The CCI found from the Minutes, the authenticity of which was admitted and confirmed by each of the Insurance Companies, that the winner of the Tender was pre-decided by the Insurance Companies and that the Insurance Companies has agreed to share the business resulting from the Tender among them in an agreed ratio.

Further, the CCI found that the proposed arrangement as per the Minutes did indeed determine the Insurance Companies’ bidding and that as had been agreed, UIICL quoted the lowest price among the Insurance Companies.

The CCI also found, and it remained undisputed, that UIICL, in order to annually raise the premium price, terminated its contract with the Government of Kerala and forced re-tendering in the subsequent years 2011-12 and 2012-13. Both times, all four of the Insurance Companies, among others, submitted bids for the tenders and UIICL’s price bid was found to be the lowest among the technically qualified bidders. The contract was thus re-awarded to UIICL in 2011-12 and 2012-13 at the raised premium priced demanded by it. The CCI observes that in both these years, UIICL entered into business sharing arrangements with NICL and NIACL.

The CCI also found that the Insurance Companies had failed to provide any plausible justification to explain the significant rise in premium rates. From internal office notes of UIICL and OICL (how the CCI came to procure these internal notes that constitute direct evidence of the companies’ intention has not been mentioned in the Order), which indicated that the UIICL had contemplated jointly quoting higher premiums with the other Insurance Companies and that OICL had participated in joint meetings of the Insurance Companies, the CCI concluded that the Insurance Companies were cartelising to fix higher insurance premium rates.  The CCI confirmed this conclusion based on a statement from representatives of Reliance General Insurance Company Limited (RGICL), the awardee of the tender for the year 2014-15 at premium rates significantly lower than those quoted by the Insurance Companies, that RGICL was not incurring any losses for providing health insurance services under the RSBY scheme at the lower premium rates.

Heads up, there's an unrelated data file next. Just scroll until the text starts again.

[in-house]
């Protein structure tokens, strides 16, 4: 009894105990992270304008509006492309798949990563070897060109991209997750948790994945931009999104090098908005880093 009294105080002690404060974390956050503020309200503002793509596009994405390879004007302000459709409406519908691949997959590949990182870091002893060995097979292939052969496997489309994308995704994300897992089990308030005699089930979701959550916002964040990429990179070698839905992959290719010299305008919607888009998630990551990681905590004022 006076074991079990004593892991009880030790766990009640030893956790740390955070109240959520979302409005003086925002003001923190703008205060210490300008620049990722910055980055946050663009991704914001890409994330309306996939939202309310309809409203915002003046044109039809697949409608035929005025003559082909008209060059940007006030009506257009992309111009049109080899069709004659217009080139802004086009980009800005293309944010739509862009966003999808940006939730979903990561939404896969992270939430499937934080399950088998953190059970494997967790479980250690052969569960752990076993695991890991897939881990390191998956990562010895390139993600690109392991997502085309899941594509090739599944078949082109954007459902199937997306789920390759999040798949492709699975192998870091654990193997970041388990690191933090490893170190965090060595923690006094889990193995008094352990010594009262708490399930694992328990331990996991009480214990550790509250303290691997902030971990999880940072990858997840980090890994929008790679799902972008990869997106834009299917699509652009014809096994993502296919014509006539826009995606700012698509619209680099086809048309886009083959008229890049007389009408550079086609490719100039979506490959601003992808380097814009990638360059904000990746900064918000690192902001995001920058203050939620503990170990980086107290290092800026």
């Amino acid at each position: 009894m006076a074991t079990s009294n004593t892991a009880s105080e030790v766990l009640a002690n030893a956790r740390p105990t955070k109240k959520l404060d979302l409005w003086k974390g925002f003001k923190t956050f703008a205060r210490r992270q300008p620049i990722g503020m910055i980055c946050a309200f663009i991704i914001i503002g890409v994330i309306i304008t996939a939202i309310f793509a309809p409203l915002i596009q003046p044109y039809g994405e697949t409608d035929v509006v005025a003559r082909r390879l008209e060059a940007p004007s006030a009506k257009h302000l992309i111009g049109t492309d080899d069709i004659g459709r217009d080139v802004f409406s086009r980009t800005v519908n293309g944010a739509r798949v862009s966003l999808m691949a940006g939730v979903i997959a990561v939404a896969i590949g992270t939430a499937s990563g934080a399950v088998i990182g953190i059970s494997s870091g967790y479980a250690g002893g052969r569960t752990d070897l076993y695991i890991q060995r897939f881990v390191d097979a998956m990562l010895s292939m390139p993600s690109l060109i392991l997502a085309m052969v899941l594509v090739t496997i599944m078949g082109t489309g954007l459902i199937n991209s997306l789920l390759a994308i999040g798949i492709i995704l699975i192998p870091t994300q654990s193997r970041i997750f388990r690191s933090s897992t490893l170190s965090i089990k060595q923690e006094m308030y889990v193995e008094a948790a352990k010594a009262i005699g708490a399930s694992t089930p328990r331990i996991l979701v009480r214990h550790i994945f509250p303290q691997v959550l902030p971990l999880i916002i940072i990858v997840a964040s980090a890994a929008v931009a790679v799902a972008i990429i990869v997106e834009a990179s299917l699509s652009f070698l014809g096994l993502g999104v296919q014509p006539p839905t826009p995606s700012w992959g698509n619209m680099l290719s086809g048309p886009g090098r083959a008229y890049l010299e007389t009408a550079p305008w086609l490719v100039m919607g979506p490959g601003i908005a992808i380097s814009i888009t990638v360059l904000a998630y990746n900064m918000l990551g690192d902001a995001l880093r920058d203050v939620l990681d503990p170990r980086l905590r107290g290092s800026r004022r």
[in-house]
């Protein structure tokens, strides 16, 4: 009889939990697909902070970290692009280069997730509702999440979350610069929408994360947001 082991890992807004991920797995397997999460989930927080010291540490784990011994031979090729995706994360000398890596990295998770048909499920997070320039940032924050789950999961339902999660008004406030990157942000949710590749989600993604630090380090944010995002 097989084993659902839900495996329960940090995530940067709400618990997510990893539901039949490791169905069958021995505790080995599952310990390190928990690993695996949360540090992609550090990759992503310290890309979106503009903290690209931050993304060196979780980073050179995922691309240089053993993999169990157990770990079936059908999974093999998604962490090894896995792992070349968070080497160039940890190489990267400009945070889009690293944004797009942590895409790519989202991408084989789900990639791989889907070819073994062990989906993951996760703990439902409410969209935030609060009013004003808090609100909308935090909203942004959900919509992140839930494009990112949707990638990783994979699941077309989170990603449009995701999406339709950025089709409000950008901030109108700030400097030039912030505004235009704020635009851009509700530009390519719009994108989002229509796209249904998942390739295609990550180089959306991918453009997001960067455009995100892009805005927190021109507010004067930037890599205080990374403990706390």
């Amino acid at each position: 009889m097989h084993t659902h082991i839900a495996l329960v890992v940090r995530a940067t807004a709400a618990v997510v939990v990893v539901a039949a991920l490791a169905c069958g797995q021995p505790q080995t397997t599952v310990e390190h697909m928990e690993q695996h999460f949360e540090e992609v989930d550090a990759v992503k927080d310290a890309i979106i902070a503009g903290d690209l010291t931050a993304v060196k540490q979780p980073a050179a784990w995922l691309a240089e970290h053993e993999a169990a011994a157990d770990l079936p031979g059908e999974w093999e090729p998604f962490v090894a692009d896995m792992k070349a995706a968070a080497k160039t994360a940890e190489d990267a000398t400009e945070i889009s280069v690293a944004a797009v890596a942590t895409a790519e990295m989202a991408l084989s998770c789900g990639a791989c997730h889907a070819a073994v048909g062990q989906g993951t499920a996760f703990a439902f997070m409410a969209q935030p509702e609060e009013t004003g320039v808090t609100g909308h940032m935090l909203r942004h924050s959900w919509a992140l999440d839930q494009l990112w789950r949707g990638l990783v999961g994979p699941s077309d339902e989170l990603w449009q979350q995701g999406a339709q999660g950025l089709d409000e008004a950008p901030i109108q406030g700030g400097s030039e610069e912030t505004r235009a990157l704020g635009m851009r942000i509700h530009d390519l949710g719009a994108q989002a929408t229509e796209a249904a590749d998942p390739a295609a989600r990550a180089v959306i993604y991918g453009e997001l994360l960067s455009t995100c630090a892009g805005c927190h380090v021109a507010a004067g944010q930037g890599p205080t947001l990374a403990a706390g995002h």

The CCI has ordered that the Insurance Companies cease and desist from such anti-competitive practices.

As concerns the penalty, the fact that the anti-competitive conduct adversely affected below-poverty-line and other poor families was an aggravating circumstance. The mitigating factor was the peculiarities of the insurance sector and the importance of an insurer’s solvency for consumers.

This order is significant in respect of the standard of evidence that the CCI based its conclusions on. In several previous instances, the CCI has found conduct to be anti-competitive based on purely circumstantial evidence, this order sets a good precedent for a higher standard of proof. There is also something to be said for the fact that the CCI acted, of its own accord, taking cognizance of an anonymous complaint.

The Order also reflects the CCI’s commitment to its purpose, quite irrespective of whether the anti-competitive conduct is attributable to private sector companies or companies in the public sector, in which the Government holds a stake. It is perhaps a wakeup call to public sector undertakings and their imminent need for appropriate compliance programmes.